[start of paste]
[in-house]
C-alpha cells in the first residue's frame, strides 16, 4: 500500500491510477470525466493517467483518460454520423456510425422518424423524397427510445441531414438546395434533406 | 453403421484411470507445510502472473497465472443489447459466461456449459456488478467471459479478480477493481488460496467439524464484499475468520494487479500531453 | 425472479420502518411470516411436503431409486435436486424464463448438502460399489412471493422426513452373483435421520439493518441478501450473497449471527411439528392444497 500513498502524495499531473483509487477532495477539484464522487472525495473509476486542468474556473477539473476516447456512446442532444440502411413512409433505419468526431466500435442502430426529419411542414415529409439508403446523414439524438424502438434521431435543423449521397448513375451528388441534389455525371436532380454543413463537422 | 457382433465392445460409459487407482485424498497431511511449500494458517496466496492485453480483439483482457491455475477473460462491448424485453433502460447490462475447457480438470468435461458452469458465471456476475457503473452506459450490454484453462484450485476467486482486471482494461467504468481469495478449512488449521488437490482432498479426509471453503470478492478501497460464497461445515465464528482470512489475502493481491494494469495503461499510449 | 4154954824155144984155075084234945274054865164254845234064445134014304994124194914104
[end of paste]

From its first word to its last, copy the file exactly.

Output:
[in-house]
C-alpha cells in the first residue's frame, strides 16, 4: 500500500491510477470525466493517467483518460454520423456510425422518424423524397427510445441531414438546395434533406 | 453403421484411470507445510502472473497465472443489447459466461456449459456488478467471459479478480477493481488460496467439524464484499475468520494487479500531453 | 425472479420502518411470516411436503431409486435436486424464463448438502460399489412471493422426513452373483435421520439493518441478501450473497449471527411439528392444497 500513498502524495499531473483509487477532495477539484464522487472525495473509476486542468474556473477539473476516447456512446442532444440502411413512409433505419468526431466500435442502430426529419411542414415529409439508403446523414439524438424502438434521431435543423449521397448513375451528388441534389455525371436532380454543413463537422 | 457382433465392445460409459487407482485424498497431511511449500494458517496466496492485453480483439483482457491455475477473460462491448424485453433502460447490462475447457480438470468435461458452469458465471456476475457503473452506459450490454484453462484450485476467486482486471482494461467504468481469495478449512488449521488437490482432498479426509471453503470478492478501497460464497461445515465464528482470512489475502493481491494494469495503461499510449 | 4154954824155144984155075084234945274054865164254845234064445134014304994124194914104